Compression stockings are a popular treatment for tired legs and swollen calves. By supporting healthy circulation, these garments can boost your energy levels and reduce the risk of blood clots. They can benefit people who work standing up, distance runners and the elderly.
But compression stockings aren't for everyone, and studies show that using them incorrectly can be harmful.
This article will cover the basics you need to know about using compression socks and how to make sure wearing them doesn't do more harm than good.
What are compression socks?
Your circulatory system pumps fresh, oxygen-rich blood from your heart into your veins. Once the oxygen is distributed throughout your body, the blood is depleted and returned through another set of veins to be replenished.
Blood in the veins of the legs usually has to overcome gravity to return to the heart. As a result, the veins and arteries in the legs are more likely to become weak and inefficient. That's where compression socks and stockings come in.
Compression stockings put pressure on the ankles and calves. This gentle, constant squeeze on the bottom of your circulatory system helps support your veins as they carry blood back to your heart.
Compression stockings are recommended on a prescription basis for people with specific medical conditions and family histories. They are also popular over the counter for daytime stand-ups, frequent flyers and those over 65.
Is it dangerous to wear compression socks?
Generally speaking, compression socks are safe when worn correctly. This does not mean that they are safe for everyone under any circumstances. Some people should not use compression stockings, such as those with delicate or irritated skin. It is also important to fit compression socks correctly.
Here are some potential risks to be aware of:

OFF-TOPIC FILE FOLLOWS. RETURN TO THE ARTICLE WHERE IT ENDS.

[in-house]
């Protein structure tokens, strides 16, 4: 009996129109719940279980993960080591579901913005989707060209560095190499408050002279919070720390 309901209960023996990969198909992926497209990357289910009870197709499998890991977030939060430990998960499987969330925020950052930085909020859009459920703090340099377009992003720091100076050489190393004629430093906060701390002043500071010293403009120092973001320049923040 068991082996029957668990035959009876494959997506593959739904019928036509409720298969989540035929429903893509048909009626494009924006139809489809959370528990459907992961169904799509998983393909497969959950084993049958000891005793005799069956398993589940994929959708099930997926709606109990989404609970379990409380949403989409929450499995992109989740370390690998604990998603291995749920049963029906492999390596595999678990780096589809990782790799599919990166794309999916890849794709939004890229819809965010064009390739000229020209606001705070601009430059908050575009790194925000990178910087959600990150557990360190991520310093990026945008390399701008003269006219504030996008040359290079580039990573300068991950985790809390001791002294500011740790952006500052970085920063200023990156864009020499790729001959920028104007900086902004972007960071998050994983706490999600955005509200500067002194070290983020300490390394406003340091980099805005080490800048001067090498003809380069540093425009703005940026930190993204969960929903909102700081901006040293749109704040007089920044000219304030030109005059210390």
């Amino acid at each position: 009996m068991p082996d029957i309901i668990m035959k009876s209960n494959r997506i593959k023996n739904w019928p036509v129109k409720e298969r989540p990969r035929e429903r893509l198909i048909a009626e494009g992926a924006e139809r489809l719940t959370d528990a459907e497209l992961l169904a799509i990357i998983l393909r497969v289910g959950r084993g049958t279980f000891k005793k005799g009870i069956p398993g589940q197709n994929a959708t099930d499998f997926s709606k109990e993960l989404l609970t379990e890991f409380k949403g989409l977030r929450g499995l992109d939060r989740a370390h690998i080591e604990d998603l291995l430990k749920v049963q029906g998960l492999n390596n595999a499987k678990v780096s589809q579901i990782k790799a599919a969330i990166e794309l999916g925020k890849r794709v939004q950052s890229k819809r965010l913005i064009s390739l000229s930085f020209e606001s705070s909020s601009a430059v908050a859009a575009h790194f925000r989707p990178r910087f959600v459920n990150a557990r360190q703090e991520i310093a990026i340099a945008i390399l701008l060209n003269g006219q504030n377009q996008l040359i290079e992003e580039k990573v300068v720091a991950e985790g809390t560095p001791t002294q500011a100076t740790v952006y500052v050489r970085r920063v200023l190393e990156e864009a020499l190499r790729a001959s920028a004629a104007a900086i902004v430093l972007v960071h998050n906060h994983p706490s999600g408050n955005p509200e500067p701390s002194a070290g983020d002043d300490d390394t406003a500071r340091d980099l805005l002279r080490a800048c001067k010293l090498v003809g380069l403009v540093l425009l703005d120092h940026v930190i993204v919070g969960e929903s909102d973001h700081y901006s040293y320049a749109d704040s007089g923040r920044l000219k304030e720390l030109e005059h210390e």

can cut your loop
Compression stockings and stockings are designed to provide constant pressure that supports circulation. But when they're not installed properly, they can have the opposite effect and stop blood from circulating in your legs.
will bruise and bruise your legs
If you have dry skin or travel in a climate with dry air (such as on an airplane), your skin is more prone to chafing or chafing. People with compromised skin barriers may experience cuts, scrapes, and bruises from compression stockings. Note that this is much less likely to happen when compression stockings or stockings are fitted.
Can cause itching, redness and irritation
Compression stockings can increase skin irritation and can also cause itching. Skin redness and temporary dents may appear on the leg at the edge of the sock fabric when the compression stocking is not properly fitted.
Follow your doctor's advice
Manufacturers of compression stockings and stockings tend to report that their products are safe to wear all day and night. Your own needs will vary depending on your medical history and the reason for wearing compression stockings.
Talk to your doctor about how often you use compression stockings and how long you can safely wear them.
What is the safest way to use compression socks?
The safest way to use compression stockings is to follow your healthcare provider's directions.
Talk to your doctor if you've been wearing over-the-counter compression socks, or if you want to add compression socks to your routine. They can provide wearing advice and a prescription for medical-grade prescription socks if needed.